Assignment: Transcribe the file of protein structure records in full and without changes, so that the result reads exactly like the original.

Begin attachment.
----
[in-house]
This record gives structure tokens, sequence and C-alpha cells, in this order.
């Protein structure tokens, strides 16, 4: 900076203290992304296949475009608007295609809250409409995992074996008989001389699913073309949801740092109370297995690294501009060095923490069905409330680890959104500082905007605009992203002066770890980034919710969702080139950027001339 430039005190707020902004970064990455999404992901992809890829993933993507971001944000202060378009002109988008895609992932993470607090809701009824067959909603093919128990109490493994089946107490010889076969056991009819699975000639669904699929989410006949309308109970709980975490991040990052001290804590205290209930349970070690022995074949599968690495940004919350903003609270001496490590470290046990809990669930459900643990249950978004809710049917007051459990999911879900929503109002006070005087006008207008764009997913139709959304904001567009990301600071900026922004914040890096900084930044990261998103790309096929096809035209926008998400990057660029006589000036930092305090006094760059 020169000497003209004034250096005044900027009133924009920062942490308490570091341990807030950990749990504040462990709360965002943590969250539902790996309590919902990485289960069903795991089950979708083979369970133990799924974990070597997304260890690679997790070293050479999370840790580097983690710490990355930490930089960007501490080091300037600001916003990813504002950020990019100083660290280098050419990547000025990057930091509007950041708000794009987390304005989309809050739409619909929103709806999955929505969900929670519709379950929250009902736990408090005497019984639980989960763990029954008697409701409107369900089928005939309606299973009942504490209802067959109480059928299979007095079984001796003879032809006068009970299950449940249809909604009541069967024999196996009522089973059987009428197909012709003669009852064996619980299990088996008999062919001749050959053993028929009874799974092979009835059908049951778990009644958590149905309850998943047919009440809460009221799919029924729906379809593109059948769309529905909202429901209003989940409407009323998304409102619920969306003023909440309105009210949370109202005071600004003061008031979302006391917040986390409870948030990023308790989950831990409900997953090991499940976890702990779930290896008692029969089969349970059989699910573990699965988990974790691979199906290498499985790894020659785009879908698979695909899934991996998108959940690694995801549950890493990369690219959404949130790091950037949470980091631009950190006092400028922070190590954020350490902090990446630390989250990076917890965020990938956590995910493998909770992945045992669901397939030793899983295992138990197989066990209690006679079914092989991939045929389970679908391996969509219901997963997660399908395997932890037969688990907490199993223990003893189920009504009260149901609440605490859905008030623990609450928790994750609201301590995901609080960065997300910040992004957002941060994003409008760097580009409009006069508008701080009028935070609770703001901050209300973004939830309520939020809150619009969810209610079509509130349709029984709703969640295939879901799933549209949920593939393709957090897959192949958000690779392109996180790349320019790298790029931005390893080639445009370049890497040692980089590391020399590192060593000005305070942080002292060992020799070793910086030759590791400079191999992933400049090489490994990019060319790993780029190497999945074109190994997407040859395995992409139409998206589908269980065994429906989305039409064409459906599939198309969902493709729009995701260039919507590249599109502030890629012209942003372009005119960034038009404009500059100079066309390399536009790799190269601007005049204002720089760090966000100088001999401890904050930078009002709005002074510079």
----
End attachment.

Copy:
[in-house]
This record gives structure tokens, sequence and C-alpha cells, in this order.
């Protein structure tokens, strides 16, 4: 900076203290992304296949475009608007295609809250409409995992074996008989001389699913073309949801740092109370297995690294501009060095923490069905409330680890959104500082905007605009992203002066770890980034919710969702080139950027001339 430039005190707020902004970064990455999404992901992809890829993933993507971001944000202060378009002109988008895609992932993470607090809701009824067959909603093919128990109490493994089946107490010889076969056991009819699975000639669904699929989410006949309308109970709980975490991040990052001290804590205290209930349970070690022995074949599968690495940004919350903003609270001496490590470290046990809990669930459900643990249950978004809710049917007051459990999911879900929503109002006070005087006008207008764009997913139709959304904001567009990301600071900026922004914040890096900084930044990261998103790309096929096809035209926008998400990057660029006589000036930092305090006094760059 020169000497003209004034250096005044900027009133924009920062942490308490570091341990807030950990749990504040462990709360965002943590969250539902790996309590919902990485289960069903795991089950979708083979369970133990799924974990070597997304260890690679997790070293050479999370840790580097983690710490990355930490930089960007501490080091300037600001916003990813504002950020990019100083660290280098050419990547000025990057930091509007950041708000794009987390304005989309809050739409619909929103709806999955929505969900929670519709379950929250009902736990408090005497019984639980989960763990029954008697409701409107369900089928005939309606299973009942504490209802067959109480059928299979007095079984001796003879032809006068009970299950449940249809909604009541069967024999196996009522089973059987009428197909012709003669009852064996619980299990088996008999062919001749050959053993028929009874799974092979009835059908049951778990009644958590149905309850998943047919009440809460009221799919029924729906379809593109059948769309529905909202429901209003989940409407009323998304409102619920969306003023909440309105009210949370109202005071600004003061008031979302006391917040986390409870948030990023308790989950831990409900997953090991499940976890702990779930290896008692029969089969349970059989699910573990699965988990974790691979199906290498499985790894020659785009879908698979695909899934991996998108959940690694995801549950890493990369690219959404949130790091950037949470980091631009950190006092400028922070190590954020350490902090990446630390989250990076917890965020990938956590995910493998909770992945045992669901397939030793899983295992138990197989066990209690006679079914092989991939045929389970679908391996969509219901997963997660399908395997932890037969688990907490199993223990003893189920009504009260149901609440605490859905008030623990609450928790994750609201301590995901609080960065997300910040992004957002941060994003409008760097580009409009006069508008701080009028935070609770703001901050209300973004939830309520939020809150619009969810209610079509509130349709029984709703969640295939879901799933549209949920593939393709957090897959192949958000690779392109996180790349320019790298790029931005390893080639445009370049890497040692980089590391020399590192060593000005305070942080002292060992020799070793910086030759590791400079191999992933400049090489490994990019060319790993780029190497999945074109190994997407040859395995992409139409998206589908269980065994429906989305039409064409459906599939198309969902493709729009995701260039919507590249599109502030890629012209942003372009005119960034038009404009500059100079066309390399536009790799190269601007005049204002720089760090966000100088001999401890904050930078009002709005002074510079």